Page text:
My heart aches from the injustice - the simple wrongness - of wolf slaughter. Why? Why is the US sanctioning the killing of wolves?
Are wolves endangering humans? No. Wolves avoid humans, their chief predators. Even people who live and work in protected areas rarely - if ever - catch a glimpse of a wolf in the wild.
Are wolves threatening other endangered wildlife? No. Wolves help keep elk, deer and other ungulate populations healthy and under control.
Are wolves simply in humans' way? Wolves occasionally kill livestock. That is, sometimes a wolf will kill an animal that a human owns - an animal a human is going to kill for its own profit. That could be thought of as one of the hazards of ranching. In the US, thanks to the strong anti-wolf ranching lobby, if a wolf kills livestock, the rancher is compensated.
Wolves also kill animals that humans want to hunt for their own pleasure. Wolves need to kill elk to eat and live. Humans want to kill elk for fun. So humans want to kill wolves to better make the world into their own personal playground. Humans can live without recreational hunting, or with fewer targets to shoot. Exterminating an animal so humans have more opportunity to exterminate other animals is perverse.
But those reasons are excuses. The underlying reason behind wolf killing is ignorance. Bigotry. Throughout human history, the wolf has been feared and vilified, portrayed as a cold-blooded killer, a demon. Perhaps that was once necessary to human survival. Perhaps it was simply part of human mythology.
Either way, we know better now. There's no rational reason to kill this highly intelligent, social animal. It does us no harm. It serves an important role in the complex ecosystem in which it lives. And as humans were the wolf's only enemy - we killed massacred them on every continent - we owe them our protection.
Only decades ago, there were almost no wolves left in North America. But as pro-wolf activism and education gained strength, better policies began to triumph over ignorance, and the species has made a stunning comeback.
All that is now threatened. From the NRDC:
In just a few weeks, the mass killing of wolves could begin in Idaho and Montana -- and not even newborn wolf pups and their nursing mothers will be spared.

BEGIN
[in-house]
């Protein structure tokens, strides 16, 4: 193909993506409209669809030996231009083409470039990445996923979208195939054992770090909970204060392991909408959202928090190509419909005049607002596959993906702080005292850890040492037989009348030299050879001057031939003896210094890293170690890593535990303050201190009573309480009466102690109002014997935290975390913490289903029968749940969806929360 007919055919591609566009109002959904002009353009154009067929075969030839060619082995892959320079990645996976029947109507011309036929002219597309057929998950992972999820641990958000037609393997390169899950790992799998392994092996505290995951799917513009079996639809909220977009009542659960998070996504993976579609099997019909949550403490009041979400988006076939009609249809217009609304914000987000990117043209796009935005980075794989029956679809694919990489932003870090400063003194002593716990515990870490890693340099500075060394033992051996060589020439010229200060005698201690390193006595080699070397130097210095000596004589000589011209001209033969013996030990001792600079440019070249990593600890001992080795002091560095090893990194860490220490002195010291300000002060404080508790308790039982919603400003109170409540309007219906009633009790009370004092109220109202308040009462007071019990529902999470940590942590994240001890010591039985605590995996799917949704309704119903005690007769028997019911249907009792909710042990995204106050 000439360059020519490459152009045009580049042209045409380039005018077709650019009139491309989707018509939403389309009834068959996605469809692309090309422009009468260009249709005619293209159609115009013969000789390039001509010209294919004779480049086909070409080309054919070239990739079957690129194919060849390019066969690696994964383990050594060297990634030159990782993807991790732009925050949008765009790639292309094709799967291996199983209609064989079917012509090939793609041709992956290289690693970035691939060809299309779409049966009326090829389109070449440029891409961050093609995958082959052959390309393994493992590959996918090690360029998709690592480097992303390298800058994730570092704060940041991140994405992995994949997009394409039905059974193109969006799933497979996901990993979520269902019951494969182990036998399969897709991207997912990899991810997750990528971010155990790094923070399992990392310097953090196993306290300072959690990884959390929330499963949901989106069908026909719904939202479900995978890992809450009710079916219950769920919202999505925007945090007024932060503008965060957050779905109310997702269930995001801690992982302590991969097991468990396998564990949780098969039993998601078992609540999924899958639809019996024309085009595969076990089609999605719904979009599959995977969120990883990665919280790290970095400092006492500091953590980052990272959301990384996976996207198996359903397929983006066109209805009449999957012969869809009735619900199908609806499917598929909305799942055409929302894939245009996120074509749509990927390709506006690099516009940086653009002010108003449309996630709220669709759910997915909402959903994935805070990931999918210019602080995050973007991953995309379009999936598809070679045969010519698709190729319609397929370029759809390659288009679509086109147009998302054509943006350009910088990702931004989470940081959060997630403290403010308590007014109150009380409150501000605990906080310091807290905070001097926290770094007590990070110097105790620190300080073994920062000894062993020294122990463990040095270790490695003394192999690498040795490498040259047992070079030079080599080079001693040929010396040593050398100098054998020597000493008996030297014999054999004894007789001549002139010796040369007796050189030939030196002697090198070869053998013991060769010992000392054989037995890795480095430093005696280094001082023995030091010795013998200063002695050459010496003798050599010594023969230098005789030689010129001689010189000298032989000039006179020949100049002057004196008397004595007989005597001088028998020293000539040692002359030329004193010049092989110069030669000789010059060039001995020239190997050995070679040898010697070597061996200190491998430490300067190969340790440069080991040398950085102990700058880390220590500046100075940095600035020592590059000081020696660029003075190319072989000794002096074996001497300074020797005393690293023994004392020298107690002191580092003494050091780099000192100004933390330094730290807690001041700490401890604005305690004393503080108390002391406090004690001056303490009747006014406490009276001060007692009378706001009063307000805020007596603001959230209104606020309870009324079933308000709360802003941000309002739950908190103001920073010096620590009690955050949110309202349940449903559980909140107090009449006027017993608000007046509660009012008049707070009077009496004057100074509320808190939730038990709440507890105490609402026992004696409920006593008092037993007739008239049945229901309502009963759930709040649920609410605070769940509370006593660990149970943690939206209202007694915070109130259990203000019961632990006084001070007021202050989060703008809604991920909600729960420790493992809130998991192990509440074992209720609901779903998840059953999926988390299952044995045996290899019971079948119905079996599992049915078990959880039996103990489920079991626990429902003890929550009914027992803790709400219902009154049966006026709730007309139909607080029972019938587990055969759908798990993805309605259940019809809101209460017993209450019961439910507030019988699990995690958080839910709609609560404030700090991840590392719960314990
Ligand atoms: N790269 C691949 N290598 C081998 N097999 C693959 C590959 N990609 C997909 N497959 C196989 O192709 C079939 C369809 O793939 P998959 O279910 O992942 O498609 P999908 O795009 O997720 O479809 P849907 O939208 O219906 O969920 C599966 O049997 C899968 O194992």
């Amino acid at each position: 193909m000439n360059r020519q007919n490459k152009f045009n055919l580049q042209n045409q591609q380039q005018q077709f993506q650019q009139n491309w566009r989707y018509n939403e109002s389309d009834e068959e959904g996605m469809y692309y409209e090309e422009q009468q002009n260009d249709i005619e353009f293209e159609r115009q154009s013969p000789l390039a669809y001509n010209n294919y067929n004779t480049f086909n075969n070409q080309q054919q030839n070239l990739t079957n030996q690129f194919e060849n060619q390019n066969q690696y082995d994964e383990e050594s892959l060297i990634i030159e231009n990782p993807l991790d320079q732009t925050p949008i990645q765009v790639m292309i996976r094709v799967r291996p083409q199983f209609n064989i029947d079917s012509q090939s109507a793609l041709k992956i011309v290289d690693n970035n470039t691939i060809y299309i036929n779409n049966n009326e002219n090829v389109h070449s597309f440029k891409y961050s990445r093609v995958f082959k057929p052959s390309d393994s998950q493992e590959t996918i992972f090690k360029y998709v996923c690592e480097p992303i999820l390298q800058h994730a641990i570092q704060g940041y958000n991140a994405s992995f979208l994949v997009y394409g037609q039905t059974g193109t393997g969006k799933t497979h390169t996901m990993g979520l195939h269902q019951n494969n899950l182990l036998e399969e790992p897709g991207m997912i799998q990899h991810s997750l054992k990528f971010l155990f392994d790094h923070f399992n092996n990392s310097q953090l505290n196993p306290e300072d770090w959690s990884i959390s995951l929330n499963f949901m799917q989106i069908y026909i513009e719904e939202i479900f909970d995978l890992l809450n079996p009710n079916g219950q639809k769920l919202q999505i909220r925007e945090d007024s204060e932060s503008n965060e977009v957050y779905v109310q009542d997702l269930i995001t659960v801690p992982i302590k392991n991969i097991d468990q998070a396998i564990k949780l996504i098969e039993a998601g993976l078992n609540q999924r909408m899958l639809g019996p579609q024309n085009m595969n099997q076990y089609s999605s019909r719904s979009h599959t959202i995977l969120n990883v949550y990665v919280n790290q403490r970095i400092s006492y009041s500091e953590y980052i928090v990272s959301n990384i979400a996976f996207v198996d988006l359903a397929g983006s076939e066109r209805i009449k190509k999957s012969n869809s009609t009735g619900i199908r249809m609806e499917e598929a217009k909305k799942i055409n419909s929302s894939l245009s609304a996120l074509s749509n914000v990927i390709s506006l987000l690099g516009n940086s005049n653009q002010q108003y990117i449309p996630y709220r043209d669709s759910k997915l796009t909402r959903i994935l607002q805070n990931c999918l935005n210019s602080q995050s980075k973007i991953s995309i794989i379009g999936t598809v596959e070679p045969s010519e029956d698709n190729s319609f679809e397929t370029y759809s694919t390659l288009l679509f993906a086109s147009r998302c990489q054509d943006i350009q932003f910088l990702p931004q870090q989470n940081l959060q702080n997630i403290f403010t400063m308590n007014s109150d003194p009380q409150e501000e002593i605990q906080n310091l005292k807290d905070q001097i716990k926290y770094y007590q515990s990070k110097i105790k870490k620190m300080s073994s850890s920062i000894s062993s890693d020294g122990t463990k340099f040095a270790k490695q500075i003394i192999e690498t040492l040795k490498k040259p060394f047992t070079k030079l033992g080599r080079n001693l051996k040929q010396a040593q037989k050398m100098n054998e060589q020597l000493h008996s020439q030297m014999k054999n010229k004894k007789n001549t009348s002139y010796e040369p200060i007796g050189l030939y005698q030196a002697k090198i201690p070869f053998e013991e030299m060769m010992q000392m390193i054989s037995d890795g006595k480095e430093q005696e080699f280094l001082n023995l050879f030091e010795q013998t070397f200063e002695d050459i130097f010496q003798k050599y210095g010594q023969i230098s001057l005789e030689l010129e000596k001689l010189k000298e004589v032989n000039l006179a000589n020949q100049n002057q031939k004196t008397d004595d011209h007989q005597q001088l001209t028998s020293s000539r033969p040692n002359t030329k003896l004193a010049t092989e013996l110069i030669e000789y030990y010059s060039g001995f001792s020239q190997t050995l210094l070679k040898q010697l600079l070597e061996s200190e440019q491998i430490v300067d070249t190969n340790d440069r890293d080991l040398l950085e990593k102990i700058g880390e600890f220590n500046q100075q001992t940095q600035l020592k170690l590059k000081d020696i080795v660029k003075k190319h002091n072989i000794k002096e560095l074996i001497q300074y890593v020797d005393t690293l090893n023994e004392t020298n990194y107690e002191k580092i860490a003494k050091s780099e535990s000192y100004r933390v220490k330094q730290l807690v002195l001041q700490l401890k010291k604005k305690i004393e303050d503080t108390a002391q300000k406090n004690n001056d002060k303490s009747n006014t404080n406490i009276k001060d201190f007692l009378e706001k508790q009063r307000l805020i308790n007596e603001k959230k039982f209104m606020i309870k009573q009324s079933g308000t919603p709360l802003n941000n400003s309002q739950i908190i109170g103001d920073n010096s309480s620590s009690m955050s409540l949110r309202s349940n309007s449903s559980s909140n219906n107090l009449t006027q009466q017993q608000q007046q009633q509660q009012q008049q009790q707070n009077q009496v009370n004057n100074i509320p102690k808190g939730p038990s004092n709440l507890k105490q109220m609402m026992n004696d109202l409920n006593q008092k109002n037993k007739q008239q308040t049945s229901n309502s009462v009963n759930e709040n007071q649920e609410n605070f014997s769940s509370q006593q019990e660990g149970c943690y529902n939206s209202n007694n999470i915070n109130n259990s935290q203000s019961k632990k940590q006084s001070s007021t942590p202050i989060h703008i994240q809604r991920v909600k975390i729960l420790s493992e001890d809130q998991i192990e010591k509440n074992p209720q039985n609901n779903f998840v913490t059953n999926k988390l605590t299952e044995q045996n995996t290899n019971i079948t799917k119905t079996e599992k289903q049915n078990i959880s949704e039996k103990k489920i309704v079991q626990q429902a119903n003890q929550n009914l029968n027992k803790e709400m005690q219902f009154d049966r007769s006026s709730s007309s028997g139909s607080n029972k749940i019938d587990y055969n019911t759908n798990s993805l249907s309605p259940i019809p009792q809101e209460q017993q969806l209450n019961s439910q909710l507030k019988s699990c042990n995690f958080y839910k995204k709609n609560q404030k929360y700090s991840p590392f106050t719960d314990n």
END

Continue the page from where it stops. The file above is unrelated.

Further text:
We cannot stand by while this slaughter unfolds. On May 4, the wolf's federal protection will be lifted, and government agents will be free to open fire. After that, the states will launch public hunts, targeting wolves.
We must act now to call off the guns!
That's why NRDC is launching The Big Howl campaign to mobilize Americans everywhere to protect wolves in the Northern Rockies from the crossfire.
Add your voice now to our campaign. Tell Interior Secretary Salazar to reverse his decision to kick wolves off the endangered species list.
This is absolutely the wrong time to rip away federal protections from these struggling wolves. Over the past year, the wolf population in Yellowstone National Park has declined by 27 percent, with more than 70 percent of wolf pups succumbing to disease.
One pack alone lost all 24 of its pups!
If the federal protections are lifted on May 4 as planned, newborn wolf pups and their nursing mothers traveling outside national parks will be in the line of fire.
That's why NRDC and our partners are filing suit in federal court to block this disastrous policy. But we must do more: we must raise a nationwide outcry that the Obama Administration cannot ignore.
And so we're calling on everyone who cares about wolves to take part in The Big Howl campaign.
Please call on the Interior Department to go back to the drawing board and submit this cruel plan to the kind of rigorous scientific review the Obama Administration has promised.
This campaign is not only for people in the US. The earth belongs to all of us. The creatures of the earth don't recognize national or state boundaries, and when it comes to helping them, neither should we. Public outcry has made a difference in the past, and it can now. Please sign.
NRDC's Save BioGems Campaign focuses on areas in Alaska, California, Utah, Alberta, Chile and Costa Rica, with special campaigns for rainforests, polar bears and wolves. Check them out. They do good work.